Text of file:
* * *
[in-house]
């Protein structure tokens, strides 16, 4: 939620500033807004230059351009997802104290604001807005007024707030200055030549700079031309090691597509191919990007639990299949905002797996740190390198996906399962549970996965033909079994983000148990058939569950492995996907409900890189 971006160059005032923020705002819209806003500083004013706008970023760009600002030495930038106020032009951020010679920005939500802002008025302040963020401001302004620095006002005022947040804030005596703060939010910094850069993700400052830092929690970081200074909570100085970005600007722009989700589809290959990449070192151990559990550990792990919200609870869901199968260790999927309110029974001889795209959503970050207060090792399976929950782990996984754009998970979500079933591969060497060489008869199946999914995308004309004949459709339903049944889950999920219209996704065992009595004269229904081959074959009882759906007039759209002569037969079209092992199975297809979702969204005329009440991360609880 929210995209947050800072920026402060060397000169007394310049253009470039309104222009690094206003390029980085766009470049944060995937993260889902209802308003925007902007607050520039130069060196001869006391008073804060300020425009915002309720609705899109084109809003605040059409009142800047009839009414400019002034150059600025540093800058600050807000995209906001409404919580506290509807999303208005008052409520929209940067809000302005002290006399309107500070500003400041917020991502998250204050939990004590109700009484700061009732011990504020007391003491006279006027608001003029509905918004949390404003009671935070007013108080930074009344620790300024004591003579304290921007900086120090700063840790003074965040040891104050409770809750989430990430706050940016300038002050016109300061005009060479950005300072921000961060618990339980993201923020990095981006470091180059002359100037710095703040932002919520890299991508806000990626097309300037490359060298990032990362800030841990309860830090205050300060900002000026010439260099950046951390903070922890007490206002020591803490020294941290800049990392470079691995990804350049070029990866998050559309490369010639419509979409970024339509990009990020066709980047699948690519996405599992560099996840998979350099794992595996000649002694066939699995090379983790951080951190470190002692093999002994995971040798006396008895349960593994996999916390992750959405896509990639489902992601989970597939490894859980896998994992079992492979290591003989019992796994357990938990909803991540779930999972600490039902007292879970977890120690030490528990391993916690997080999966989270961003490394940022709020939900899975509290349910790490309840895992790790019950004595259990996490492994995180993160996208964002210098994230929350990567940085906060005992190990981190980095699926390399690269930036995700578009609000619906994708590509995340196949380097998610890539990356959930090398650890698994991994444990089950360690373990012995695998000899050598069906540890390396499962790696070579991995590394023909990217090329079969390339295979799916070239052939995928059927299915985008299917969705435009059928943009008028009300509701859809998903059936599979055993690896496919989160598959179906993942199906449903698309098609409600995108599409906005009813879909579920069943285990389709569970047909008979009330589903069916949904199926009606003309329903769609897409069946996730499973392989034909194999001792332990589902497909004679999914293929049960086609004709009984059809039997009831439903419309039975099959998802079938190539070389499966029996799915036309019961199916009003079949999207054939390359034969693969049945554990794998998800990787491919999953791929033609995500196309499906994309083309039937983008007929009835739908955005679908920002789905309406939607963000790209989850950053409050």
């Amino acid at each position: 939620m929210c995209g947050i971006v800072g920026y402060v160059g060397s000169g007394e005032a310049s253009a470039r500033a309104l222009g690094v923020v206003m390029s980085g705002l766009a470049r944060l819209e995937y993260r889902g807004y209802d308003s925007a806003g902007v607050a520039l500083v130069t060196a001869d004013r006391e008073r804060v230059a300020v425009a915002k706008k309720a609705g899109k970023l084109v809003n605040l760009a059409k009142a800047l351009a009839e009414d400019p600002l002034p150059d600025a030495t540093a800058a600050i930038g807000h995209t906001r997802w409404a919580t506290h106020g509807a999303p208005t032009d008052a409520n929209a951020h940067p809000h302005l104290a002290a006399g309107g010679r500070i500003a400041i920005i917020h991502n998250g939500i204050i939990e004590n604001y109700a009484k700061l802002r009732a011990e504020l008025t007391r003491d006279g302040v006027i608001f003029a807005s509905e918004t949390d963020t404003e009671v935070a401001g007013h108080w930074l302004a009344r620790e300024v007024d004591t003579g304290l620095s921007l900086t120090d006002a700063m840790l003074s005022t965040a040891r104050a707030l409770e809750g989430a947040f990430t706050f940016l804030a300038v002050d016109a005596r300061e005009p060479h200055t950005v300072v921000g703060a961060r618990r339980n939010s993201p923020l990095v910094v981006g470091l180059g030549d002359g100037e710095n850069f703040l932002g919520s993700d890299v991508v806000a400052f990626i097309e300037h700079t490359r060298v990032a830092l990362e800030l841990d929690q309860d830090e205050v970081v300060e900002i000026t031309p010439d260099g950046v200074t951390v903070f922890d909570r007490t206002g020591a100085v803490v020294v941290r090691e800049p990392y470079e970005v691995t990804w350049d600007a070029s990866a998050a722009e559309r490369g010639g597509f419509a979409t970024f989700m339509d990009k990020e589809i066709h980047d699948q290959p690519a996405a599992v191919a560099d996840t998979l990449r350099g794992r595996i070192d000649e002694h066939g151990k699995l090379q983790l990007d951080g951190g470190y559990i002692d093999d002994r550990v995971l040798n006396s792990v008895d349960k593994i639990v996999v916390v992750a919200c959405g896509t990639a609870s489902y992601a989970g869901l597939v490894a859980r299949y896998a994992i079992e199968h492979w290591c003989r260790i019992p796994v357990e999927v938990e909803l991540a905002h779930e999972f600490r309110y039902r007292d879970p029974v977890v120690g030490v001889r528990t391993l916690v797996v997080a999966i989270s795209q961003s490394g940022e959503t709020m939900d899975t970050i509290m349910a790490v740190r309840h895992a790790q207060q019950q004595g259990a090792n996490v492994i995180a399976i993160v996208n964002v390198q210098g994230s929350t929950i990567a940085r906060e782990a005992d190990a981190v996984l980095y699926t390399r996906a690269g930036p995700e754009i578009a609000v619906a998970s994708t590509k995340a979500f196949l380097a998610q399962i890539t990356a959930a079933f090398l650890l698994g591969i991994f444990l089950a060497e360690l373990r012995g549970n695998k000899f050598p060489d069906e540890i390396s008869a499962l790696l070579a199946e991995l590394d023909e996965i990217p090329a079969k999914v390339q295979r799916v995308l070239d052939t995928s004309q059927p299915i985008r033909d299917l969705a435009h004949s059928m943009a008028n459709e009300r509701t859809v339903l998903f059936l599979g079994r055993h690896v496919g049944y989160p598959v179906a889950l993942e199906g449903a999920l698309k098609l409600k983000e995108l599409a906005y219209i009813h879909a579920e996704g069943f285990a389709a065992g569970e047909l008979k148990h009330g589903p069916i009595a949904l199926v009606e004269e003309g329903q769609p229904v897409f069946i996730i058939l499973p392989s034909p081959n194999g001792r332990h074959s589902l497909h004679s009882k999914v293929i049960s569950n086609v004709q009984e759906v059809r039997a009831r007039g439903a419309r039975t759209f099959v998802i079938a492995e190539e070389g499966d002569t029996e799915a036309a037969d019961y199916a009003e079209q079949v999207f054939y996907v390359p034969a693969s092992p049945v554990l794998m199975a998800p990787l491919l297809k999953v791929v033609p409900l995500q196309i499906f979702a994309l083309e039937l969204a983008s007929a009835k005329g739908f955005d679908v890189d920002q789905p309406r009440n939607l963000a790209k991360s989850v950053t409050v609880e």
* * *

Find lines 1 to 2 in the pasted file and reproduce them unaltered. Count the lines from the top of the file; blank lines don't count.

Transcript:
[in-house]
């Protein structure tokens, strides 16, 4: 939620500033807004230059351009997802104290604001807005007024707030200055030549700079031309090691597509191919990007639990299949905002797996740190390198996906399962549970996965033909079994983000148990058939569950492995996907409900890189 971006160059005032923020705002819209806003500083004013706008970023760009600002030495930038106020032009951020010679920005939500802002008025302040963020401001302004620095006002005022947040804030005596703060939010910094850069993700400052830092929690970081200074909570100085970005600007722009989700589809290959990449070192151990559990550990792990919200609870869901199968260790999927309110029974001889795209959503970050207060090792399976929950782990996984754009998970979500079933591969060497060489008869199946999914995308004309004949459709339903049944889950999920219209996704065992009595004269229904081959074959009882759906007039759209002569037969079209092992199975297809979702969204005329009440991360609880 929210995209947050800072920026402060060397000169007394310049253009470039309104222009690094206003390029980085766009470049944060995937993260889902209802308003925007902007607050520039130069060196001869006391008073804060300020425009915002309720609705899109084109809003605040059409009142800047009839009414400019002034150059600025540093800058600050807000995209906001409404919580506290509807999303208005008052409520929209940067809000302005002290006399309107500070500003400041917020991502998250204050939990004590109700009484700061009732011990504020007391003491006279006027608001003029509905918004949390404003009671935070007013108080930074009344620790300024004591003579304290921007900086120090700063840790003074965040040891104050409770809750989430990430706050940016300038002050016109300061005009060479950005300072921000961060618990339980993201923020990095981006470091180059002359100037710095703040932002919520890299991508806000990626097309300037490359060298990032990362800030841990309860830090205050300060900002000026010439260099950046951390903070922890007490206002020591803490020294941290800049990392470079691995990804350049070029990866998050559309490369010639419509979409970024339509990009990020066709980047699948690519996405599992560099996840998979350099794992595996000649002694066939699995090379983790951080951190470190002692093999002994995971040798006396008895349960593994996999916390992750959405896509990639489902992601989970597939490894859980896998994992079992492979290591003989019992796994357990938990909803991540779930999972600490039902007292879970977890120690030490528990391993916690997080999966989270961003490394940022709020939900899975509290349910790490309840895992790790019950004595259990996490492994995180993160996208964002210098994230929350990567940085906060005992190990981190980095699926390399690269930036995700578009609000619906994708590509995340196949380097998610890539990356959930090398650890698994991994444990089950360690373990012995695998000899050598069906540890390396499962790696070579991995590394023909990217090329079969390339295979799916070239052939995928059927299915985008299917969705435009059928943009008028009300509701859809998903059936599979055993690896496919989160598959179906993942199906449903698309098609409600995108599409906005009813879909579920069943285990389709569970047909008979009330589903069916949904199926009606003309329903769609897409069946996730499973392989034909194999001792332990589902497909004679999914293929049960086609004709009984059809039997009831439903419309039975099959998802079938190539070389499966029996799915036309019961199916009003079949999207054939390359034969693969049945554990794998998800990787491919999953791929033609995500196309499906994309083309039937983008007929009835739908955005679908920002789905309406939607963000790209989850950053409050």